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Standing By Our Principles as Political Winds Shift

As new legislative sessions in Springfield and Washington begin in the new year, agendas are already quickly emerging and stakeholders are aggressively lobbying for a seat at the table for the next historic healthcare debate. We should view this as an opportunity for our organization to reshape healthcare as changes are discussed and put before members of the U.S. Congress and the Illinois Legislature. We need to hear from you and want to know your ideas as lawmakers place health reform atop their political agendas once again. It’s no secret Republicans have said they want to repeal and replace much, if not all, of the Affordable Care Act. Not everyone will be open to wholesale changes and we understand that given physicians have differing views on health system reform. But we have an opportunity as replacement of the ACA is debated to improve legislation for physicians and their patients. Our own Chicago Medical Society membership includes both physicians at the end of their careers and young doctors just starting out—each group has different needs and goals. The challenge is to reach common ground on what to pursue and how to reach a productive consensus as we move forward. One thing has emerged in the early days of debate about the ACA’s future—key health organizations are already standing by their principles and advocating their positions. They are wasting little time. Take the American Medical Association and the American Hospital Association, as notable early examples. A week after the Nov. 8 election of Donald Trump as president and Republicans retaining control of Congress, the AMA’s House of Delegates on Nov. 15 issued “core principles and priorities” to guide the AMA’s advocacy efforts regarding the future of the Affordable Care Act. The AMA continued its support of a requirement that individuals and families who can afford coverage be “required to obtain it” and also its support of coverage for pre-existing conditions. Meanwhile, the American Hospital Association less than two weeks later wrote a four-page letter to President-elect Trump urging, among other things, relief from regulations like meaningful use and some quality measures imposed by Medicare under ACA reform. In Illinois, the Illinois Hospital Association in early December was quick to point out the economic impact of insured patients in hospitals and warned of an ACA repeal without a replacement. Healthcare associations are using this period before a new administration and Congress as an opportunity to reshape the healthcare agenda and at the very least provide ideas and input on how to fix problems in the ACA and U.S. health policy in general. Today is a new day and an opportunity for strong leadership to meet physician needs. Please share your thoughts so we can better represent you. This is your organization. Help us reshape healthcare.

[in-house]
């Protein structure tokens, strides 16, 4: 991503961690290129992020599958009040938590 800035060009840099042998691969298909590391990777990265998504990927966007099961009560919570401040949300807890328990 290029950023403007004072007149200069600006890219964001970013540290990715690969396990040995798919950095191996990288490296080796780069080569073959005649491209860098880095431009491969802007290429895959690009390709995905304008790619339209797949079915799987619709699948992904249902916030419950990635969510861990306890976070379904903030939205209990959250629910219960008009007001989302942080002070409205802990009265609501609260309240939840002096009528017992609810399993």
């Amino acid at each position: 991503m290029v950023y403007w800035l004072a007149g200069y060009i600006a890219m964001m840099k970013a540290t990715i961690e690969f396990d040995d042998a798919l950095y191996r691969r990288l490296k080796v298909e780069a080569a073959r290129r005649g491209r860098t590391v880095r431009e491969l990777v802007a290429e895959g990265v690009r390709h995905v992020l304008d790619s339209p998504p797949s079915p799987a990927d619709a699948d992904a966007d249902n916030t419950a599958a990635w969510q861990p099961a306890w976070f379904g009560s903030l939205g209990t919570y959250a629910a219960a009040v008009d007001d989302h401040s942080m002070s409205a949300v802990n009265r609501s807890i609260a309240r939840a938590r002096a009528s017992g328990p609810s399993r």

Clarence W. Brown, Jr., MD
President, Chicago Medical Society

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